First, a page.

Chiapas

Chiapas was for many years one of regions of Mexico that were least touched by the reforms of the Mexican Revolution. The Zapatista Army of National Liberation, which launched a rebellion against the Mexican state in Chiapas in January 1994, declared itself to be an indigenous movement and drew its strongest and earliest support from Chiapan Mayans, a number of whom still support it today. Location within Mexico Municipalities of Chiapas Country Mexico Capital Municipalities 118 Largest City Tuxtla Gutiérrez Government  - Governor Juan José Sabines Guerrero ( PRD)  - Federal Deputies PRI: 7 PRD: 5  - Federal Senators PRI: 1 PRD: 1 PVEM: 1 Area Ranked 8th  - Total 74,211 km² (28,653 sq mi) Population (2005... This article is about the Mexican Revolution of 1910. ... The flag of the EZLN. The Zapatista Army of National Liberation (Ejército Zapatista de Liberación Nacional, EZLN) is an armed revolutionary group based in Chiapas, one of the poorest states of Mexico. ... 1994 was a common year starting on Saturday of the Gregorian calendar, and was designated the International year of the Family. ...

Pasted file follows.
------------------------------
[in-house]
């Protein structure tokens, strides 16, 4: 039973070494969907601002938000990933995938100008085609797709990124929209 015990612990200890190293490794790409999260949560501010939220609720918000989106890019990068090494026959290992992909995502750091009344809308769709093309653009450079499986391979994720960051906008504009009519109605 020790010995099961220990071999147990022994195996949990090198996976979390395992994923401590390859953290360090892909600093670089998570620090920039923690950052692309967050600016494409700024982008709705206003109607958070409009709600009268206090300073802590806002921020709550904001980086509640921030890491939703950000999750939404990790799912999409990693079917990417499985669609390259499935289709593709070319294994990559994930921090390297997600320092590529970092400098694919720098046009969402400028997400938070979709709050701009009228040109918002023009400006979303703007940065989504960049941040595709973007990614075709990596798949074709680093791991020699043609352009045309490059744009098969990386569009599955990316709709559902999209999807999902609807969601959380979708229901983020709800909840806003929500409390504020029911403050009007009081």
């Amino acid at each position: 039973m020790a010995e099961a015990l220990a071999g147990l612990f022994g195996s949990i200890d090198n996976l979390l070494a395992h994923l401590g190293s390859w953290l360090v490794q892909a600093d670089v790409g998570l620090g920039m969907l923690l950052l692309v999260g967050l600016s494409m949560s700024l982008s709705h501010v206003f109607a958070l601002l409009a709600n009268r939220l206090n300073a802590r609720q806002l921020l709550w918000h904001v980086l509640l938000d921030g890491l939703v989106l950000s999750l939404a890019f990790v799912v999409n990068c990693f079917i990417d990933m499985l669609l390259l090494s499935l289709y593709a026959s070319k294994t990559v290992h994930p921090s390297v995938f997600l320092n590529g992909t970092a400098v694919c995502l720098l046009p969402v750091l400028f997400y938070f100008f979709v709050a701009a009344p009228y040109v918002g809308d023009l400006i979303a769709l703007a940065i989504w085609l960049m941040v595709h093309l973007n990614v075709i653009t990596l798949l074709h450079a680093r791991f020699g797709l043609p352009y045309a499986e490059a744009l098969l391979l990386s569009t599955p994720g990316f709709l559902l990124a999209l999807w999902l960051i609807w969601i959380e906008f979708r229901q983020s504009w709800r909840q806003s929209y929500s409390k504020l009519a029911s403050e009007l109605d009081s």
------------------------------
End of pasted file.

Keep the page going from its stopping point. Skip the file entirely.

Maya groups in Chiapas include the Tzotzil and Tzeltal, in the highlands of the state, the Tojolabales, concentrated in the lowlands around Las Margaritas, and the Ch'ol in the jungle. The Tzotzil Maya of the central highlands of Chiapas, Mexico are a Native American group, the direct descendants of the Classic Maya. ... Tzeltal is a Maya language spoken in Chiapas, Mexico. ... Tojolabal is a Mayan language related to the Chuj language spoken in Guatemala. ... Chol are an indigenous people of southeastern Mexico, mainly located in the northern Chiapas highlands in the state of Chiapas, Mexico. ...